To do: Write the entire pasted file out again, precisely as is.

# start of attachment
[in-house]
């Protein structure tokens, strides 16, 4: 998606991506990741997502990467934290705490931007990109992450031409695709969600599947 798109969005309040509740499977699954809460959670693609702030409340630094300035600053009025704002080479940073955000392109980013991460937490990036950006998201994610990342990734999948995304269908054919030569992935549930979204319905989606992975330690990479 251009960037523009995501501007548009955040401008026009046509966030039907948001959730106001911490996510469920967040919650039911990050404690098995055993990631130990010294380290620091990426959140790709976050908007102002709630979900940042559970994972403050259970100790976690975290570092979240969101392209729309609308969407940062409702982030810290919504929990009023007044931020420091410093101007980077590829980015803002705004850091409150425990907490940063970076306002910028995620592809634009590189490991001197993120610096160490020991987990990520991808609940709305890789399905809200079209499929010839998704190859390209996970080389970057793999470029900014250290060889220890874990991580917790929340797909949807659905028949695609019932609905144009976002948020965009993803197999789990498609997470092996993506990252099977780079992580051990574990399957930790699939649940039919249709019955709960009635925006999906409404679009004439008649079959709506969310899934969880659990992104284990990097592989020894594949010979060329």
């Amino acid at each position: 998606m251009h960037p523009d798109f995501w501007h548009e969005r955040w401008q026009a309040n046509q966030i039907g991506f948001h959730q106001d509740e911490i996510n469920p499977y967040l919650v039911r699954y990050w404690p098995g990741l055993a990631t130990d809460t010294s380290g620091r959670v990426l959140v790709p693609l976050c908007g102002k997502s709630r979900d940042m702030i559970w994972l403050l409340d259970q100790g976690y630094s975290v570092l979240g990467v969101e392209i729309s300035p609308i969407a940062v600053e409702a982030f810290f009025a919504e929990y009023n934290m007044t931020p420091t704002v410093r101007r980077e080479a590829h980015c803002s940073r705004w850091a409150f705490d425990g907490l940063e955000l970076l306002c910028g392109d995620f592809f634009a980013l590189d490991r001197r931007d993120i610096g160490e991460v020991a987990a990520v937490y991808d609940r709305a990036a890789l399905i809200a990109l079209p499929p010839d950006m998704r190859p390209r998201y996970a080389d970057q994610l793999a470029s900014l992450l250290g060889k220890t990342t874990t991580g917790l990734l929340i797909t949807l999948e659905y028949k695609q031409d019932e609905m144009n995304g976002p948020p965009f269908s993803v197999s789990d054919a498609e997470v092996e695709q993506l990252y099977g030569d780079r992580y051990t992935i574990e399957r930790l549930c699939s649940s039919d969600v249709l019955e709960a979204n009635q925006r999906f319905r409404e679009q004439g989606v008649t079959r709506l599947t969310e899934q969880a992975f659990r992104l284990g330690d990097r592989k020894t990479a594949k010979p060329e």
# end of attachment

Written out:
[in-house]
């Protein structure tokens, strides 16, 4: 998606991506990741997502990467934290705490931007990109992450031409695709969600599947 798109969005309040509740499977699954809460959670693609702030409340630094300035600053009025704002080479940073955000392109980013991460937490990036950006998201994610990342990734999948995304269908054919030569992935549930979204319905989606992975330690990479 251009960037523009995501501007548009955040401008026009046509966030039907948001959730106001911490996510469920967040919650039911990050404690098995055993990631130990010294380290620091990426959140790709976050908007102002709630979900940042559970994972403050259970100790976690975290570092979240969101392209729309609308969407940062409702982030810290919504929990009023007044931020420091410093101007980077590829980015803002705004850091409150425990907490940063970076306002910028995620592809634009590189490991001197993120610096160490020991987990990520991808609940709305890789399905809200079209499929010839998704190859390209996970080389970057793999470029900014250290060889220890874990991580917790929340797909949807659905028949695609019932609905144009976002948020965009993803197999789990498609997470092996993506990252099977780079992580051990574990399957930790699939649940039919249709019955709960009635925006999906409404679009004439008649079959709506969310899934969880659990992104284990990097592989020894594949010979060329």
């Amino acid at each position: 998606m251009h960037p523009d798109f995501w501007h548009e969005r955040w401008q026009a309040n046509q966030i039907g991506f948001h959730q106001d509740e911490i996510n469920p499977y967040l919650v039911r699954y990050w404690p098995g990741l055993a990631t130990d809460t010294s380290g620091r959670v990426l959140v790709p693609l976050c908007g102002k997502s709630r979900d940042m702030i559970w994972l403050l409340d259970q100790g976690y630094s975290v570092l979240g990467v969101e392209i729309s300035p609308i969407a940062v600053e409702a982030f810290f009025a919504e929990y009023n934290m007044t931020p420091t704002v410093r101007r980077e080479a590829h980015c803002s940073r705004w850091a409150f705490d425990g907490l940063e955000l970076l306002c910028g392109d995620f592809f634009a980013l590189d490991r001197r931007d993120i610096g160490e991460v020991a987990a990520v937490y991808d609940r709305a990036a890789l399905i809200a990109l079209p499929p010839d950006m998704r190859p390209r998201y996970a080389d970057q994610l793999a470029s900014l992450l250290g060889k220890t990342t874990t991580g917790l990734l929340i797909t949807l999948e659905y028949k695609q031409d019932e609905m144009n995304g976002p948020p965009f269908s993803v197999s789990d054919a498609e997470v092996e695709q993506l990252y099977g030569d780079r992580y051990t992935i574990e399957r930790l549930c699939s649940s039919d969600v249709l019955e709960a979204n009635q925006r999906f319905r409404e679009q004439g989606v008649t079959r709506l599947t969310e899934q969880a992975f659990r992104l284990g330690d990097r592989k020894t990479a594949k010979p060329e």